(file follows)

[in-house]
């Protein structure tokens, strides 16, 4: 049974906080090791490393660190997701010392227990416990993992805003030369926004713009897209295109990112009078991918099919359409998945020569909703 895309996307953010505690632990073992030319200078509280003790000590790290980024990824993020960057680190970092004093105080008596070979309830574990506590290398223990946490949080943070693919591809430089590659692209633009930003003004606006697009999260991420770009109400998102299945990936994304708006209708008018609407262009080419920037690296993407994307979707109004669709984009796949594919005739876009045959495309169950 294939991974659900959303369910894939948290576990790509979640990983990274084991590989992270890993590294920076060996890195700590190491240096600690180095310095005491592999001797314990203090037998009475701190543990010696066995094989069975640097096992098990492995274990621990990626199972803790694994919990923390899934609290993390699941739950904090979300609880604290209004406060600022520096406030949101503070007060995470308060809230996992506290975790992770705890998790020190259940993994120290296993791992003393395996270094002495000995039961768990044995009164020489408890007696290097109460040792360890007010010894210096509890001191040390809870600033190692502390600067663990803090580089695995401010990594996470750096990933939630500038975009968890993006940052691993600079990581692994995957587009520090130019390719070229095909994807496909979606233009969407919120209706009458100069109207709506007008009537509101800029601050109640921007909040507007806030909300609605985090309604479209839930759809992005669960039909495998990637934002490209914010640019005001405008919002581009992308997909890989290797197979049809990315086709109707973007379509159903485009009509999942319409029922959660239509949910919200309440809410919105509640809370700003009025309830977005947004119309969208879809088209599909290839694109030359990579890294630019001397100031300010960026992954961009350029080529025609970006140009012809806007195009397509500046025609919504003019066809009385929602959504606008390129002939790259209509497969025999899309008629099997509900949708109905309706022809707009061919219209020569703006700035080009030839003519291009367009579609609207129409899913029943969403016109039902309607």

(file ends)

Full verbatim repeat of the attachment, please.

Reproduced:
[in-house]
């Protein structure tokens, strides 16, 4: 049974906080090791490393660190997701010392227990416990993992805003030369926004713009897209295109990112009078991918099919359409998945020569909703 895309996307953010505690632990073992030319200078509280003790000590790290980024990824993020960057680190970092004093105080008596070979309830574990506590290398223990946490949080943070693919591809430089590659692209633009930003003004606006697009999260991420770009109400998102299945990936994304708006209708008018609407262009080419920037690296993407994307979707109004669709984009796949594919005739876009045959495309169950 294939991974659900959303369910894939948290576990790509979640990983990274084991590989992270890993590294920076060996890195700590190491240096600690180095310095005491592999001797314990203090037998009475701190543990010696066995094989069975640097096992098990492995274990621990990626199972803790694994919990923390899934609290993390699941739950904090979300609880604290209004406060600022520096406030949101503070007060995470308060809230996992506290975790992770705890998790020190259940993994120290296993791992003393395996270094002495000995039961768990044995009164020489408890007696290097109460040792360890007010010894210096509890001191040390809870600033190692502390600067663990803090580089695995401010990594996470750096990933939630500038975009968890993006940052691993600079990581692994995957587009520090130019390719070229095909994807496909979606233009969407919120209706009458100069109207709506007008009537509101800029601050109640921007909040507007806030909300609605985090309604479209839930759809992005669960039909495998990637934002490209914010640019005001405008919002581009992308997909890989290797197979049809990315086709109707973007379509159903485009009509999942319409029922959660239509949910919200309440809410919105509640809370700003009025309830977005947004119309969208879809088209599909290839694109030359990579890294630019001397100031300010960026992954961009350029080529025609970006140009012809806007195009397509500046025609919504003019066809009385929602959504606008390129002939790259209509497969025999899309008629099997509900949708109905309706022809707009061919219209020569703006700035080009030839003519291009367009579609609207129409899913029943969403016109039902309607």